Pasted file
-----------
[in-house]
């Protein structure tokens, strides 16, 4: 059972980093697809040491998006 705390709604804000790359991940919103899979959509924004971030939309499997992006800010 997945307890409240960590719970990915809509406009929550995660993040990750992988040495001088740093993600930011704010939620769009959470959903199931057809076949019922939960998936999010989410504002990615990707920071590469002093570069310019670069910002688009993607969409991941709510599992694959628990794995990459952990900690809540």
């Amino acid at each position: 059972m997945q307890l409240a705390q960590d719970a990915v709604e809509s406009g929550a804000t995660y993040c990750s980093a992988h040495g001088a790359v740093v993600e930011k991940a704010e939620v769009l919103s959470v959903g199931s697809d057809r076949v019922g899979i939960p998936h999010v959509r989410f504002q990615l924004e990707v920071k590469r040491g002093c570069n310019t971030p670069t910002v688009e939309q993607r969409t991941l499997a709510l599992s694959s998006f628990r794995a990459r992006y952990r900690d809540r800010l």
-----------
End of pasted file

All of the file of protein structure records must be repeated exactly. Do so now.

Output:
[in-house]
């Protein structure tokens, strides 16, 4: 059972980093697809040491998006 705390709604804000790359991940919103899979959509924004971030939309499997992006800010 997945307890409240960590719970990915809509406009929550995660993040990750992988040495001088740093993600930011704010939620769009959470959903199931057809076949019922939960998936999010989410504002990615990707920071590469002093570069310019670069910002688009993607969409991941709510599992694959628990794995990459952990900690809540």
């Amino acid at each position: 059972m997945q307890l409240a705390q960590d719970a990915v709604e809509s406009g929550a804000t995660y993040c990750s980093a992988h040495g001088a790359v740093v993600e930011k991940a704010e939620v769009l919103s959470v959903g199931s697809d057809r076949v019922g899979i939960p998936h999010v959509r989410f504002q990615l924004e990707v920071k590469r040491g002093c570069n310019t971030p670069t910002v688009e939309q993607r969409t991941l499997a709510l599992s694959s998006f628990r794995a990459r992006y952990r900690d809540r800010l």